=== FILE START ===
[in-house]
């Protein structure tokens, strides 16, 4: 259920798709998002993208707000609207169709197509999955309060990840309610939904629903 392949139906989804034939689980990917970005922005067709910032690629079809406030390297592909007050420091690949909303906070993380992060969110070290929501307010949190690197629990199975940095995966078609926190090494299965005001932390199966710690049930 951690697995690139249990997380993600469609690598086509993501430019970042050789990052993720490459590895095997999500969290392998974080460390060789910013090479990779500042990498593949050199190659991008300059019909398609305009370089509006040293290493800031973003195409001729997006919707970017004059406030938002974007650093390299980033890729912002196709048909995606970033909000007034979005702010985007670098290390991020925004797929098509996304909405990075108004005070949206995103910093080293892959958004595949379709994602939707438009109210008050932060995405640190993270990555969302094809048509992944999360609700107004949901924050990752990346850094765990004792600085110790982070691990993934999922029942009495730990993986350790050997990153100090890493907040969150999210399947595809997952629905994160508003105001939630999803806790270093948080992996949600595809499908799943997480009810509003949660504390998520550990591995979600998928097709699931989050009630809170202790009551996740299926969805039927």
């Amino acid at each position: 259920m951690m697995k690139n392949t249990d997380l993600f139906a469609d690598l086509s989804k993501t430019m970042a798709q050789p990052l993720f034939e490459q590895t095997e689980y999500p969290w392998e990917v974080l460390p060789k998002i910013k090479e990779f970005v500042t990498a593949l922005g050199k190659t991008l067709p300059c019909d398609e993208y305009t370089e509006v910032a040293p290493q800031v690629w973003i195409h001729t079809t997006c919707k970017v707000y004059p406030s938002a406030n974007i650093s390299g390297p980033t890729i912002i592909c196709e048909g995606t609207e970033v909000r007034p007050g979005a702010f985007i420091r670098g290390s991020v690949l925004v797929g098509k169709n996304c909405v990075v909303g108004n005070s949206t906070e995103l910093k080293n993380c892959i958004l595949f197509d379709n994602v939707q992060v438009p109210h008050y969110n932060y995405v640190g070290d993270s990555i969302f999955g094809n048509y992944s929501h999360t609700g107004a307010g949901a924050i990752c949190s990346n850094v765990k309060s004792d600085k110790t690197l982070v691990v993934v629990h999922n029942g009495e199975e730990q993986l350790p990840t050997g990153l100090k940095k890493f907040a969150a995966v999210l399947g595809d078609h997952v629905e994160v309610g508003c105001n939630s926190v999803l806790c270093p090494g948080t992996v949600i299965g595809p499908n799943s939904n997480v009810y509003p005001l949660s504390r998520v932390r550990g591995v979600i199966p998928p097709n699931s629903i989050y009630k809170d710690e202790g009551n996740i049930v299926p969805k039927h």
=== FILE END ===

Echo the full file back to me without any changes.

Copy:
[in-house]
């Protein structure tokens, strides 16, 4: 259920798709998002993208707000609207169709197509999955309060990840309610939904629903 392949139906989804034939689980990917970005922005067709910032690629079809406030390297592909007050420091690949909303906070993380992060969110070290929501307010949190690197629990199975940095995966078609926190090494299965005001932390199966710690049930 951690697995690139249990997380993600469609690598086509993501430019970042050789990052993720490459590895095997999500969290392998974080460390060789910013090479990779500042990498593949050199190659991008300059019909398609305009370089509006040293290493800031973003195409001729997006919707970017004059406030938002974007650093390299980033890729912002196709048909995606970033909000007034979005702010985007670098290390991020925004797929098509996304909405990075108004005070949206995103910093080293892959958004595949379709994602939707438009109210008050932060995405640190993270990555969302094809048509992944999360609700107004949901924050990752990346850094765990004792600085110790982070691990993934999922029942009495730990993986350790050997990153100090890493907040969150999210399947595809997952629905994160508003105001939630999803806790270093948080992996949600595809499908799943997480009810509003949660504390998520550990591995979600998928097709699931989050009630809170202790009551996740299926969805039927």
């Amino acid at each position: 259920m951690m697995k690139n392949t249990d997380l993600f139906a469609d690598l086509s989804k993501t430019m970042a798709q050789p990052l993720f034939e490459q590895t095997e689980y999500p969290w392998e990917v974080l460390p060789k998002i910013k090479e990779f970005v500042t990498a593949l922005g050199k190659t991008l067709p300059c019909d398609e993208y305009t370089e509006v910032a040293p290493q800031v690629w973003i195409h001729t079809t997006c919707k970017v707000y004059p406030s938002a406030n974007i650093s390299g390297p980033t890729i912002i592909c196709e048909g995606t609207e970033v909000r007034p007050g979005a702010f985007i420091r670098g290390s991020v690949l925004v797929g098509k169709n996304c909405v990075v909303g108004n005070s949206t906070e995103l910093k080293n993380c892959i958004l595949f197509d379709n994602v939707q992060v438009p109210h008050y969110n932060y995405v640190g070290d993270s990555i969302f999955g094809n048509y992944s929501h999360t609700g107004a307010g949901a924050i990752c949190s990346n850094v765990k309060s004792d600085k110790t690197l982070v691990v993934v629990h999922n029942g009495e199975e730990q993986l350790p990840t050997g990153l100090k940095k890493f907040a969150a995966v999210l399947g595809d078609h997952v629905e994160v309610g508003c105001n939630s926190v999803l806790c270093p090494g948080t992996v949600i299965g595809p499908n799943s939904n997480v009810y509003p005001l949660s504390r998520v932390r550990g591995v979600i199966p998928p097709n699931s629903i989050y009630k809170d710690e202790g009551n996740i049930v299926p969805k039927h």